“It feels like you’re just being passed from pillar to post,” says one care leaver of her experience of multiple placements. Consistency, an essential prop to achieving potential, is all too often an alien concept for looked-after children. And this is especially the case for those young people who have social, emotional and behavioural problems, and whose needs cannot be met effectively by existing foster carers.
It was to tackle these problems that Wirral social services, in north west England, adopted therapeutic fostering – a targeted service offered in partnership with the child and adolescent mental health service (Camhs) team.
Initially, six households took part in the scheme. All had single placements but were willing to take another child from the scheme for respite. “The carers that came onto the scheme had a variety of experiences,” says Moira King, who at the time was family placement officer with Wirral social services, but who has since moved on to work abroad. “Two households were already foster carers. Three participants worked with adults with learning difficulties and one was a counsellor.”
Carers are assessed by the family placement worker, with input from mental health clinician Sue Bellamy. Carers receive the core training offered to all new carers with an extra five days’ training in therapeutic crisis intervention. “This focuses on developing reflective practice through greater self-awareness, awareness of the child and the environment, and awareness of their own impact on the child. Other training includes two days on ‘approach training’ which helps carers manage disruptive behaviour, keeping both themselves and the children safe. Carers are also trained in building up life skills of young people,” she says.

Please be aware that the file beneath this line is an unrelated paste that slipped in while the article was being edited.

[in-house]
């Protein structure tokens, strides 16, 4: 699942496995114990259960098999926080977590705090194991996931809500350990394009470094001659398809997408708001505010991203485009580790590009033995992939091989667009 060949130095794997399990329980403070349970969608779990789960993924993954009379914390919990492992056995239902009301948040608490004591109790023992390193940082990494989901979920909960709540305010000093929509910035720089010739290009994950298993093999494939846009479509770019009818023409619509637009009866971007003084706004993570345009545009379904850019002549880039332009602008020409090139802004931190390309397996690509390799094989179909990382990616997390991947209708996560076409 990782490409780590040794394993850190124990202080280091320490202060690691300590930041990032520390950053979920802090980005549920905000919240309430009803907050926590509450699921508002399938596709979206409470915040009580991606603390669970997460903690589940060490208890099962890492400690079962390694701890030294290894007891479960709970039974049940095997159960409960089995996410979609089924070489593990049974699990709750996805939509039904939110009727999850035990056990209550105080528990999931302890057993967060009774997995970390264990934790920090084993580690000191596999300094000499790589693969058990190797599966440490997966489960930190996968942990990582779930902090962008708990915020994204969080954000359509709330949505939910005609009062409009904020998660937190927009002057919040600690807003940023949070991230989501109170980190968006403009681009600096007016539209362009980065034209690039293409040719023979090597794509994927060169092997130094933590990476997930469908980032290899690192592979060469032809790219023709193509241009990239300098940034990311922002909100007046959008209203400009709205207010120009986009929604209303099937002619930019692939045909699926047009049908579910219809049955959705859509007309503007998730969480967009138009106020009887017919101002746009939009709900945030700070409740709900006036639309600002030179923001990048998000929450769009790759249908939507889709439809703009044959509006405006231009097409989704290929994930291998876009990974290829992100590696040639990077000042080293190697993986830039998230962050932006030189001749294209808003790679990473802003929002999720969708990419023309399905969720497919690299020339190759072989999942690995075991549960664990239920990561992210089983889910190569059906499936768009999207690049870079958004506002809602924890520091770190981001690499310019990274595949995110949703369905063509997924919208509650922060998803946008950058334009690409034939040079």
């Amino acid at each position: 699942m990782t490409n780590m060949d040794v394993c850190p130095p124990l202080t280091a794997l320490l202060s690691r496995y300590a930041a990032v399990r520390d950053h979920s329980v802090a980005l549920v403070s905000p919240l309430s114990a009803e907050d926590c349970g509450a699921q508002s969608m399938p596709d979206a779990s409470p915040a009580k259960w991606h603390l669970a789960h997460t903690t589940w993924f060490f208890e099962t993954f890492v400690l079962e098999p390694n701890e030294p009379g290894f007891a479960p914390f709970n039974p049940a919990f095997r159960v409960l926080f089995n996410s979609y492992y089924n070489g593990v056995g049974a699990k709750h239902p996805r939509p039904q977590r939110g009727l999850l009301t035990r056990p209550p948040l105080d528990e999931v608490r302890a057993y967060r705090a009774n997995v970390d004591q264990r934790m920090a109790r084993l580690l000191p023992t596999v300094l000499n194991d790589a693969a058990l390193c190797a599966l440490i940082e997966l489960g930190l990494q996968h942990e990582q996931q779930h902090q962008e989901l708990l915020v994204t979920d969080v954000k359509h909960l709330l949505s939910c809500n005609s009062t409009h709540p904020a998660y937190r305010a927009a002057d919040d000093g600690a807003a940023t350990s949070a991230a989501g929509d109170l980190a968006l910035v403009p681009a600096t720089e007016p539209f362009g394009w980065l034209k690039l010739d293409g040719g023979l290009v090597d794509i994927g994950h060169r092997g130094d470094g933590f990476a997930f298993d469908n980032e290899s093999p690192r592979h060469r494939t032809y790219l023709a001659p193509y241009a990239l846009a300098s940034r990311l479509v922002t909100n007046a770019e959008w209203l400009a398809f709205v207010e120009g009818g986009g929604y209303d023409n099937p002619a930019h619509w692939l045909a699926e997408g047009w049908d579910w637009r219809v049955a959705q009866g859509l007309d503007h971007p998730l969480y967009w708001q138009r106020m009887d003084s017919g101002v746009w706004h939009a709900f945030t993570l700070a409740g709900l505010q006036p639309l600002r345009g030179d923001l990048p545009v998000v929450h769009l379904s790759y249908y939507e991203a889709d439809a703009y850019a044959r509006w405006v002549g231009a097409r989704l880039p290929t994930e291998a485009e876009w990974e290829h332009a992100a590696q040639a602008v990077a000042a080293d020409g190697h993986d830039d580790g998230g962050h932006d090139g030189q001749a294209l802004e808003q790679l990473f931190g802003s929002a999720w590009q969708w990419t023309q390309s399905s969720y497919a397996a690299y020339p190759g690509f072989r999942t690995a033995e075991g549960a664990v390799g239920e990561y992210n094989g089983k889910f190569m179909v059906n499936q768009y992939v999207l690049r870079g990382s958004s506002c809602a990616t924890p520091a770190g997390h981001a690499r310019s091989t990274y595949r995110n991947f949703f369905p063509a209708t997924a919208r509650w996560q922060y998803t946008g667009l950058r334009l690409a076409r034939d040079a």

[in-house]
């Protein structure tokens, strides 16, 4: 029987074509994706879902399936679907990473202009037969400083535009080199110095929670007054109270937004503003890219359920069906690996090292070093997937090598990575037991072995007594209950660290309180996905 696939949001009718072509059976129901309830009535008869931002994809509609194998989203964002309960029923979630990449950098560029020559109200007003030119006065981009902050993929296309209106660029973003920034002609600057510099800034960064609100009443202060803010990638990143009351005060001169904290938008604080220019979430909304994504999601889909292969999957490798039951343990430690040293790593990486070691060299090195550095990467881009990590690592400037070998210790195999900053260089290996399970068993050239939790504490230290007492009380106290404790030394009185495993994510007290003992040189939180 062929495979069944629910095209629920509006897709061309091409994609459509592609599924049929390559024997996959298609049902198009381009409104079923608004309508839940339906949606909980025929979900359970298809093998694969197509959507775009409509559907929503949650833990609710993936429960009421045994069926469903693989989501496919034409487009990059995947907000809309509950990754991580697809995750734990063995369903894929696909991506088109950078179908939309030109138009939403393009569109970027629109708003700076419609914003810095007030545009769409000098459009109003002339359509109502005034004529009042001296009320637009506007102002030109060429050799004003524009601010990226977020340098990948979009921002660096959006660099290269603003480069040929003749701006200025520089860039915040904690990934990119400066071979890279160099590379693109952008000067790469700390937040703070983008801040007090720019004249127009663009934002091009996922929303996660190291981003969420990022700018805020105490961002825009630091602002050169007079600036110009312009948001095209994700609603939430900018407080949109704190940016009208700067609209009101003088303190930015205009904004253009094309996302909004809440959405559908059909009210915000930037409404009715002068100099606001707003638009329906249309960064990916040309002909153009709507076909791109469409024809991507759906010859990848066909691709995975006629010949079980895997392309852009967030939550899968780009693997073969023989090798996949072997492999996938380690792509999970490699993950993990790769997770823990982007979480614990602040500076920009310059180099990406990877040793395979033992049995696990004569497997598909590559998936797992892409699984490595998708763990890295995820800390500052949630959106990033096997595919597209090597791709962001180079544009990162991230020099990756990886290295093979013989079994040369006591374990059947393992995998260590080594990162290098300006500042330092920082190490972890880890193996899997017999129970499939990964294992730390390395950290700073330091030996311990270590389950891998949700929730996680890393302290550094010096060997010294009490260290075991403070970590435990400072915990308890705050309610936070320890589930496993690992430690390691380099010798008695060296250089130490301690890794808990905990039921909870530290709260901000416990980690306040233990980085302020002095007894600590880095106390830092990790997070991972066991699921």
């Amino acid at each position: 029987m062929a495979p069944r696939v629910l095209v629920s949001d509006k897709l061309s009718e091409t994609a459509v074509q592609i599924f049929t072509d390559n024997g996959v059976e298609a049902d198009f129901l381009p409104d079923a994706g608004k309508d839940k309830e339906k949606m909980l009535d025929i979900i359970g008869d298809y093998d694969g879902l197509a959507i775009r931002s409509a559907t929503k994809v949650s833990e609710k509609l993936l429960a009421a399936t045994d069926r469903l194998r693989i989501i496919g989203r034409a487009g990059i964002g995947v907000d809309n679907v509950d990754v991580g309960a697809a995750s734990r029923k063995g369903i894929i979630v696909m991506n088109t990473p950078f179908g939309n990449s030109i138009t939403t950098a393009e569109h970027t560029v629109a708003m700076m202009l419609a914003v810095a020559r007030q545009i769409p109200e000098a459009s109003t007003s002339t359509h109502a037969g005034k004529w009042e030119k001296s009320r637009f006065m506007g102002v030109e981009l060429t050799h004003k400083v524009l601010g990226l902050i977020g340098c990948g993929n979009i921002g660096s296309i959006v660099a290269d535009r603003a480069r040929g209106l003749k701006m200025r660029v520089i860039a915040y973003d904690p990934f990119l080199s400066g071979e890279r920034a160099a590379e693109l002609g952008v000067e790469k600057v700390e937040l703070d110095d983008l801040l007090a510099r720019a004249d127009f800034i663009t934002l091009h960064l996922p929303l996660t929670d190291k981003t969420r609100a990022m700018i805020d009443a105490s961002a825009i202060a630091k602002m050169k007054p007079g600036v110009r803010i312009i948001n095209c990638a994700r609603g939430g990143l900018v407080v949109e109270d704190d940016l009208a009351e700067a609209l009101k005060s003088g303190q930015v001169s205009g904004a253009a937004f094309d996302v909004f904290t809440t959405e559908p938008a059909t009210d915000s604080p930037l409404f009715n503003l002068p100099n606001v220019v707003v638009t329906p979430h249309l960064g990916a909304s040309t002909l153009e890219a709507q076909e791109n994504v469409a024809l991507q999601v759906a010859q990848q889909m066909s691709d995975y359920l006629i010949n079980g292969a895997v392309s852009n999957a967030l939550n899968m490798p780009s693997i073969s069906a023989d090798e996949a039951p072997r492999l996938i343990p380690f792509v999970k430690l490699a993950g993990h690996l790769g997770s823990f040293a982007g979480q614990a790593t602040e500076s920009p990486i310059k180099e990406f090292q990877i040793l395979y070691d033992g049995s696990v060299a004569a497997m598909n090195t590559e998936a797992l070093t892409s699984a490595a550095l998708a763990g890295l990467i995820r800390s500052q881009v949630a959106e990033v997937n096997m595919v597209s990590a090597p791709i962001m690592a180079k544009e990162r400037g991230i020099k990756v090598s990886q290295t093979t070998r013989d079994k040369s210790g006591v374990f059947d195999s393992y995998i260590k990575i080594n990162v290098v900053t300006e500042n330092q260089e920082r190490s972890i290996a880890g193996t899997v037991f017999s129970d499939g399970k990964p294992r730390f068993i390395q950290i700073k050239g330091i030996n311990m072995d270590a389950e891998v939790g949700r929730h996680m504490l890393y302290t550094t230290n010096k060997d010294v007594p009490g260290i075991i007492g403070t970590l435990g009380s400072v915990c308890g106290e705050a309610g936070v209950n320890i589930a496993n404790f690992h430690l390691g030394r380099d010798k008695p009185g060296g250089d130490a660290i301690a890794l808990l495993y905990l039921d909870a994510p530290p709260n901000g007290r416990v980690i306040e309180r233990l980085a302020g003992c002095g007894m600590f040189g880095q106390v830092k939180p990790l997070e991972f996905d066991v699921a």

Carers are subject to the fostering regulations and standards and are supervised by the family placement worker, with Bellamy supervising and developing the therapeutic work with the children. “Additional supervision by both workers is shared through the chairing of the carers’ support groups, which are held twice a month,” says King.
Children and young people are placed for about 18 months (although some need longer), during which time it is hoped that enough progress will be made to enable them to move into a long-term placement or return home successfully to their family
“One of the important factors is whether the young person is willing to come onto the scheme – each placement is planned – and work with the therapeutic programme. They are not expected to be enthusiastic but they are expected to co-operate with the assessment and plans,” adds King.
The nine children on the scheme are aged seven to 16 years and all have had multiple placements; three have attention deficit hyperactivity disorder (ADHD) and four were previously placed out-of-borough.
“We feel the scheme has been very successful and this has been acknowledged by gaining beacon status for the mental health services of which the therapeutic scheme is an important element,” says King.
Early results seem impressive: three young people have moved on; one whose school attendance before joining the scheme had been poor achieved nine GCSEs and has moved to semi-independence. One young person who found the scheme too difficult and left, says King, “has since re-established contact with his carers and looks to them for emotional support in his new residential placement. Two others are making steady progress and maintaining school placements.”
Nonetheless, extra resources, as ever, would be useful. Says King: “All foster carers would welcome more time to themselves for the odd social event or even just a peaceful night in. They do help each other by providing respite but all would welcome more of this to recharge their batteries.”
Scheme: Therapeutic fostering.
Location: Wirral, north-west England.
Staffing: A family placement worker and mental health clinician.
Inspiration: To bring consistency into the lives of looked after people with social, behavioural and emotional problems.